Can your museum supply masks to all staff and visitors? If you are requiring face coverings as a condition of entry into the museum, providing free masks may be helpful to those who do not have, cannot afford, and/or did not bring their own. Some museums are also selling branded masks onsite and online (for example, see the Cincinnati Zoo’s animal-themed masks and the Detroit Institute of Arts’ fine art masks). If you will not have masks available to sell or give away, it is helpful to prepare people in advance for their visit by clearly communicating on your website, phone recordings, and/or social media channels that visitors should bring their own face covering. Consider sharing information on how to make a mask at home (for example, the instructions or video tutorial from the CDC’s website).
Tensions over masks, enforcement of policies, and employee training
It is important to be aware of the polarization around and politicization of the wearing of face masks and other health and safety measures. Confrontations and violence over mask-wearing have been reported in the news in recent weeks.
If masks are required (either by your museum or by the law in your area), consider how the policy will be enforced and who will enforce it. Make your policy very clear on your website and on signage outside of the museum to reduce the potential of face-to-face conflicts. Train employees on how to handle violations and de-escalate tension, and be sure that anyone being asked to enforce policies are properly trained and have authority (e.g., security personnel, senior leadership) to handle policy violations. Concerns around potentially putting employees in harm’s way have led some businesses to decide—when there is no local or state mandate in place—to recommend but not require face coverings or to be cautious in enforcing requirements if it seems that doing so could lead to threats or violence.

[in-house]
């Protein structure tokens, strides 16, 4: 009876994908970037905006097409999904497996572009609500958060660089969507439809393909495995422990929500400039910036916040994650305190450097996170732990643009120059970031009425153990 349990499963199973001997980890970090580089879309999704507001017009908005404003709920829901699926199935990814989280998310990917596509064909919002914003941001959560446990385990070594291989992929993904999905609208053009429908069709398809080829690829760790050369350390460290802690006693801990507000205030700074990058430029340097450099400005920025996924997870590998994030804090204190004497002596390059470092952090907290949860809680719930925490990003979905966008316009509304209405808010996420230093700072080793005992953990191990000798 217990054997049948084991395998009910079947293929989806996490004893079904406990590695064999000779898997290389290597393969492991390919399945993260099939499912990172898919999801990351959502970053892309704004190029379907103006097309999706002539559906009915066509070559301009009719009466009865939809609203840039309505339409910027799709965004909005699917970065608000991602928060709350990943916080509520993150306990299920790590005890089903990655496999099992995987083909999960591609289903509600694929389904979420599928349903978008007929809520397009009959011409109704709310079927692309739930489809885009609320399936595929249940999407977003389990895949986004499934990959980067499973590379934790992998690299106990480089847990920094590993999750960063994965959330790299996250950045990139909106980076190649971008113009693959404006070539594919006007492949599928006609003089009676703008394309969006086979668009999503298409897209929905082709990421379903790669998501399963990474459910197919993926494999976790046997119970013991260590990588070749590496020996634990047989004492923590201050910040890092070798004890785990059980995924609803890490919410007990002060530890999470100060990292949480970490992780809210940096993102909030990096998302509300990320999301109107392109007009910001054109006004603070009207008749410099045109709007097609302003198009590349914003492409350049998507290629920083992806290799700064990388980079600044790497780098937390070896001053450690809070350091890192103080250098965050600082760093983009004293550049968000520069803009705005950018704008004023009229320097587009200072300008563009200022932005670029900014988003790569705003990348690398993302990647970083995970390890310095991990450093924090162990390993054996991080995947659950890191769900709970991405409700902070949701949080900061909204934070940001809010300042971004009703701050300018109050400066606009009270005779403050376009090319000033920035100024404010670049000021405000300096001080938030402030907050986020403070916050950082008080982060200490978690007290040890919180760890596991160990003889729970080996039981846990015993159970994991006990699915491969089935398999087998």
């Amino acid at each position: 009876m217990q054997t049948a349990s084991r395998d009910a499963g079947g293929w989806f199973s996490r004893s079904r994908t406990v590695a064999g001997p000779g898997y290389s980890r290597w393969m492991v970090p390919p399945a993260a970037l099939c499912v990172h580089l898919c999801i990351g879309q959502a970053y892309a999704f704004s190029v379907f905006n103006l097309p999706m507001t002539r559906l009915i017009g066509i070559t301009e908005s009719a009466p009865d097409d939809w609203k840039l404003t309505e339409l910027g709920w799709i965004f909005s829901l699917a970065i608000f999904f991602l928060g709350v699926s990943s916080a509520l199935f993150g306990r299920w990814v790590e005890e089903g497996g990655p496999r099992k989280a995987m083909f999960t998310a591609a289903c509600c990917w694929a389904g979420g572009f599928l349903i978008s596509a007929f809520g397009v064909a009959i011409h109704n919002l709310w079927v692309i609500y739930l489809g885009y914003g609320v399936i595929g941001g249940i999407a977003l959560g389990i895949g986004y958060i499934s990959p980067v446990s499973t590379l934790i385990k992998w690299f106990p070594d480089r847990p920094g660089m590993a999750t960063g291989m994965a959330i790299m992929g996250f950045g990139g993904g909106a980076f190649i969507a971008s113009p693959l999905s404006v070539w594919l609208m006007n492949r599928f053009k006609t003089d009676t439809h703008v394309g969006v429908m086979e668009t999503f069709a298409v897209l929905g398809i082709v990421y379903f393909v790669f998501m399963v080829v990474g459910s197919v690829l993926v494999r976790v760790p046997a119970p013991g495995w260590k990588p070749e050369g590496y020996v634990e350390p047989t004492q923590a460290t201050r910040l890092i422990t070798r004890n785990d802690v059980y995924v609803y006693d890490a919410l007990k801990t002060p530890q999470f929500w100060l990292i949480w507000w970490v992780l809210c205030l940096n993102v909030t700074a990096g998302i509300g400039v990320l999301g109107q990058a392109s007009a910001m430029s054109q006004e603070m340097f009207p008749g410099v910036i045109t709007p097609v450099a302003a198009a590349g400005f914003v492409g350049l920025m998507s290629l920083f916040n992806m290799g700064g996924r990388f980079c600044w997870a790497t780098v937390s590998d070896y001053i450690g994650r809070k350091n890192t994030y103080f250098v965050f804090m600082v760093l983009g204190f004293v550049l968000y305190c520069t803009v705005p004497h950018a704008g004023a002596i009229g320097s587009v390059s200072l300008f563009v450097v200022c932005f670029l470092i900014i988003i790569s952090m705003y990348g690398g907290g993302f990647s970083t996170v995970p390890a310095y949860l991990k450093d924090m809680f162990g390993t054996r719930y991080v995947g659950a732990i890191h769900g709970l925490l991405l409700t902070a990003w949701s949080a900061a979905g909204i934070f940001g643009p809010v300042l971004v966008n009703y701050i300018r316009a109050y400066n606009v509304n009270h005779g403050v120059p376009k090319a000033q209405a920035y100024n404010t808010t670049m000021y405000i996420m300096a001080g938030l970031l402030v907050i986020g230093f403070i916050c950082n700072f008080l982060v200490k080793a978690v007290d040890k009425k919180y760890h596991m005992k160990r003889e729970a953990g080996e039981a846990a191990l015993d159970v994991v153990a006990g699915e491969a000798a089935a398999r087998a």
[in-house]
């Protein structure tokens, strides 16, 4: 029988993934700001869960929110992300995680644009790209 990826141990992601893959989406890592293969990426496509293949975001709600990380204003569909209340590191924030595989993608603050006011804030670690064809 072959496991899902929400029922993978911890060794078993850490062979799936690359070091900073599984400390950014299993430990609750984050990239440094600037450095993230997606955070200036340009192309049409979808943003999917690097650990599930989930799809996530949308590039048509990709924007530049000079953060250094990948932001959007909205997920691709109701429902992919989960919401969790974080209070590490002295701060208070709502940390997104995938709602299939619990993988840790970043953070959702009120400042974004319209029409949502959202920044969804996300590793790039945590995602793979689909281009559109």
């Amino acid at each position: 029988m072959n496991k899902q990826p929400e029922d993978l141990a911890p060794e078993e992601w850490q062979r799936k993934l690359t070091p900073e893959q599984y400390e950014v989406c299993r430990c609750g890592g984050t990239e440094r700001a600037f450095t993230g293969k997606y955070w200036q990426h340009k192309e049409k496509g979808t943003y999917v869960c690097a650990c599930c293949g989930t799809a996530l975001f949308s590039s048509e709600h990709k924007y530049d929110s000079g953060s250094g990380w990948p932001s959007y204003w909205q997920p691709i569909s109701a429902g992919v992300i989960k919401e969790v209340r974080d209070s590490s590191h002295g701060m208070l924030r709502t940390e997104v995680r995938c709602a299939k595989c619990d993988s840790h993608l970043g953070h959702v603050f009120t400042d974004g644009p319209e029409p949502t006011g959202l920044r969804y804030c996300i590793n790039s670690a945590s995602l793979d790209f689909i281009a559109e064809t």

The Crisis Prevention Institute (CPI), the worldwide leader in evidence-based de-escalation and crisis prevention training, has shared tips and tools to address the urgent public need to anticipate and effectively address situations related to COVID-19 before they escalate. See their de-escalation tips in light of coronavirus anxiety and de-escalation trainings for the workplace.
Communicate proactively with both staff and the public about COVID-19-related plans and protocols. Provide as much information as you can about your museum’s health and safety guidelines, recommendations, and/or requirements on your website, telephone recordings, social media channels, etc. This will help people prepare for their visit, understand the measures you are taking to protect them, and reduce the chance of confusion or even confrontation onsite. Also provide signage onsite that communicates your policies, using language that is clear and simple. The following examples are shared for reference: